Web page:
Skin at Work
Contact with substances handled at work can give rise to occupational skin disease, also known as dermatitis. Dermatitis means inflammation of the skin; it is also referred to as eczema. When a person has dermatitis the skin can look red and sore, cracked or broken, sometimes even blistered.
Dermatitis can be caused by chemicals which are skin irritants or chemicals known as sensitisers that give rise to allergy. The way the skin looks for both these skin issues is often the same. There are a range of substances and hazards which can be skin irritants or sensitisers:
- Cleaning chemicals
- Laboratory chemicals
- Food ingredients, e.g. vegetables, fruit, seasonings
- Maintenance materials, e.g cement, wood dusts, solder, oils and resins
- Animal and human waste products
- Protective equipment designed to stop contact, e.g. rubber and latex gloves
- Mechanical factors such as skin friction or wet work.
Under the Control of Substances Hazardous to Health Regulations 2002 (as amended), employers need to risk assess all activities which involve such hazards and put in place controls to prevent exposure at such a level where it would cause harm to employees. Employees have a duty to comply with all control mechanisms put in place for their safety, e.g. wearing Personal Protective Equipment, using guarding or ventilation equipment, engaging with health surveillance programmes run by the employer.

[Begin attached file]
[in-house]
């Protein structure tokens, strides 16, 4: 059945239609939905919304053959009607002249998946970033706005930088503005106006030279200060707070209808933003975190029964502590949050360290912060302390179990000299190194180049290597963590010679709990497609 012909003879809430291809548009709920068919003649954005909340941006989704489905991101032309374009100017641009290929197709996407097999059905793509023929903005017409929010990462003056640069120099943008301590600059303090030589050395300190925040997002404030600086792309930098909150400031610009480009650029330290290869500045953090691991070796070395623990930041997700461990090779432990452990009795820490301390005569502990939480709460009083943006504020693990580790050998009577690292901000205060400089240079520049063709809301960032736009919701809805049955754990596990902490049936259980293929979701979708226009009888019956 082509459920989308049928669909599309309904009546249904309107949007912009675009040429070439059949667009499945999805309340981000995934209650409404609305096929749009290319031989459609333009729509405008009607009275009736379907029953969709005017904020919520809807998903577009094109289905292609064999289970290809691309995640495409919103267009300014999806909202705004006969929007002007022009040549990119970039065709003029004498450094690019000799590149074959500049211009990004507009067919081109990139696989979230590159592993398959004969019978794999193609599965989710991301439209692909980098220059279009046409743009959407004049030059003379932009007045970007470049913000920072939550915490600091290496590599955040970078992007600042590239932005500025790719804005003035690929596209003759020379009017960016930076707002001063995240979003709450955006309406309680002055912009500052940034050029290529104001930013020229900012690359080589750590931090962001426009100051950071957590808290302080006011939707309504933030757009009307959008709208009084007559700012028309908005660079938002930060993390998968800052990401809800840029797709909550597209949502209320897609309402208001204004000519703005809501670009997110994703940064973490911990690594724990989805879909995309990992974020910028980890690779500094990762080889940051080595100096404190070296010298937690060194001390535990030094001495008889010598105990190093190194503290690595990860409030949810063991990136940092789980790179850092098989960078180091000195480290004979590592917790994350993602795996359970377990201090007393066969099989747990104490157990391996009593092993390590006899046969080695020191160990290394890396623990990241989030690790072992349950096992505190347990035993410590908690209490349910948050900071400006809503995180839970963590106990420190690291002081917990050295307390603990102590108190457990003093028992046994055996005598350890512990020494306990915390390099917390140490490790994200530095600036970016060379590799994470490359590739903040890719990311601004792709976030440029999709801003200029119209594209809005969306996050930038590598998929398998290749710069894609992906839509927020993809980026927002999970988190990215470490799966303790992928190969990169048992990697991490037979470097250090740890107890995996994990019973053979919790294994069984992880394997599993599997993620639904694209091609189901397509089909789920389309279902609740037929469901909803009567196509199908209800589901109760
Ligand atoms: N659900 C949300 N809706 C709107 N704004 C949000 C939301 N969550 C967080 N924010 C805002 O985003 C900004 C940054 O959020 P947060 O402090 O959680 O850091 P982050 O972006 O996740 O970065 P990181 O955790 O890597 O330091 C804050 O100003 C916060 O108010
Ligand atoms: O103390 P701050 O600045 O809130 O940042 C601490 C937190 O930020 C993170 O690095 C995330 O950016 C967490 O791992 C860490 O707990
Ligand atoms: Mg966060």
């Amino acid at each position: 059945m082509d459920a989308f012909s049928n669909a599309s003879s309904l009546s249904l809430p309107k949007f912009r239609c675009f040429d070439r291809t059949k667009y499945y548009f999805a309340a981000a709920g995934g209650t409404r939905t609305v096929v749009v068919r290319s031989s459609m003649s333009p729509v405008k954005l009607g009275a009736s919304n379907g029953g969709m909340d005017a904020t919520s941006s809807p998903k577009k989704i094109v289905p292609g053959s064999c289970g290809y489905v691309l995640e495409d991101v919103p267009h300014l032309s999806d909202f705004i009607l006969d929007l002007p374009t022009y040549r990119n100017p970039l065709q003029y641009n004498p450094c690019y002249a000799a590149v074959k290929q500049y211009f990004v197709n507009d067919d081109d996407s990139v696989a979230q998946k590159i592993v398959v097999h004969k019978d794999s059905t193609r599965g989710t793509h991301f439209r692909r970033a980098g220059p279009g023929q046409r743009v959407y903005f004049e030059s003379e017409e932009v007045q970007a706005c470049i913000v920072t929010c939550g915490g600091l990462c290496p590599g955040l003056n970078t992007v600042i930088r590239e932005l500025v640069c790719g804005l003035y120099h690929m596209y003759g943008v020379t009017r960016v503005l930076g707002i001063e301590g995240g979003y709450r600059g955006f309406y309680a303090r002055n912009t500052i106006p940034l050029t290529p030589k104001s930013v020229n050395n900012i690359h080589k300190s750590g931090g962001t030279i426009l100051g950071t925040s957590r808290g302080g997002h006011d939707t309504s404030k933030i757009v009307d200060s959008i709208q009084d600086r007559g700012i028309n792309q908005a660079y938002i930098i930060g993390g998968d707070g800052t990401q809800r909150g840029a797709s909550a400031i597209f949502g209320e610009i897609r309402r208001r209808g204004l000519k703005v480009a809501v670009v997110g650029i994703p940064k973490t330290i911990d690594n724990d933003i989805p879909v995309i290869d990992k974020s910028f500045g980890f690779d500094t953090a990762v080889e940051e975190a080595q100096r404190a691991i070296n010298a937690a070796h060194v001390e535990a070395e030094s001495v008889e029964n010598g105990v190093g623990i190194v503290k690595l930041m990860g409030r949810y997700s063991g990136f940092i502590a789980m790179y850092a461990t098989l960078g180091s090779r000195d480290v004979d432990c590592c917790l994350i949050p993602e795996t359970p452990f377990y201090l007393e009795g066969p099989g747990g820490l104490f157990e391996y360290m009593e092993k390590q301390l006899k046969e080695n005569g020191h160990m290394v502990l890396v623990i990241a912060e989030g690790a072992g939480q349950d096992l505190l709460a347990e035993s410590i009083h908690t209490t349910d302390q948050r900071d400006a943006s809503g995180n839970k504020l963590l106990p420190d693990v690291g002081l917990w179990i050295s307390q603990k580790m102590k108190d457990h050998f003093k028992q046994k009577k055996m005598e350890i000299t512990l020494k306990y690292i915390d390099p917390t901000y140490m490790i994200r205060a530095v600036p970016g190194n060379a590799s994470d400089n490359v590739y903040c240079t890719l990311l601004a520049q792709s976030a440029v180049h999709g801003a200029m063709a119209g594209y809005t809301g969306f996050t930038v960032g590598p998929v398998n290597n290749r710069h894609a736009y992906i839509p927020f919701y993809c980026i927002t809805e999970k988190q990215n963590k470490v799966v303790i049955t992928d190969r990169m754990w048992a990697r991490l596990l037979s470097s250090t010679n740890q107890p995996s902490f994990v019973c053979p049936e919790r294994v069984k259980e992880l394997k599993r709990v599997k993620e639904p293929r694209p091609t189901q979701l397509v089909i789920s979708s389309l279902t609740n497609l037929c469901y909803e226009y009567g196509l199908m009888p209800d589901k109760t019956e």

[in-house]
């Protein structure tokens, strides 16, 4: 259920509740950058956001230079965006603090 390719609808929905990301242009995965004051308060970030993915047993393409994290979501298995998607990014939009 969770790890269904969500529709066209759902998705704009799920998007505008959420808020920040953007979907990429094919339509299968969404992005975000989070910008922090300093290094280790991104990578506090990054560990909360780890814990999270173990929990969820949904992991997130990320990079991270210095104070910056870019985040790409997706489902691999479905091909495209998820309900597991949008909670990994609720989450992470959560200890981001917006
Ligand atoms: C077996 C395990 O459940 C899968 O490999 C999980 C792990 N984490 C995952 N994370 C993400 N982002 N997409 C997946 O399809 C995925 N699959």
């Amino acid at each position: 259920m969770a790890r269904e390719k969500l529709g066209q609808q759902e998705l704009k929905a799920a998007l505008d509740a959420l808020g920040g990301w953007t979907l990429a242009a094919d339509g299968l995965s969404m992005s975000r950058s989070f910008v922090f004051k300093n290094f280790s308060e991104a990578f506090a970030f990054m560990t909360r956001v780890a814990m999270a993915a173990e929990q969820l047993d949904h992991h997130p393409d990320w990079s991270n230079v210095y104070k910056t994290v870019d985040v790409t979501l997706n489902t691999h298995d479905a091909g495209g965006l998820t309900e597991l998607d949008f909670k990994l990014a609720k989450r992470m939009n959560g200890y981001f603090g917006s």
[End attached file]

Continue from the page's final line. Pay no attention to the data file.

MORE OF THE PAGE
The Health and Work Consultancy Skin health surveillance assessment includes:
- Providing skin health surveillance including a skin questionnaire and annual skin inspection
- Confidential data management and reporting, with employee consent Worker education at time of test Permanently retained records (40 years)
- Completed COSHH report for each individual to be kept at your company to demonstrate to regulators that you are compliant with the law
- Training employees to be competent skins assessors, in the interim period of time
- Advising on prevention of problems or how to overcome those that are developed /developing
Further sources of information
- The Health and Safety Executive - Skin at Work information page
- The Institution of Occupational Safety and Health - skin disorders information
- British Safety Industry Federation - employee "its in your hands" information leaflet
- The Health and Safety Executive guidance for employees - Managing skin exposure risks at work
- Occupational Contact Dermatitis and Urticaria - The British Occupational Health Research Foundation (BOHRF) has a guide for employers, workers or their representatives
- Health and Safety Executive - Health Surveillance for occupational dermatitis - G403
If you have any questions about Occupational skin assessments or any other occupational health services for your business in South Wales or the South of England, don't hesitate to call us on 02920 682028 or Contact us.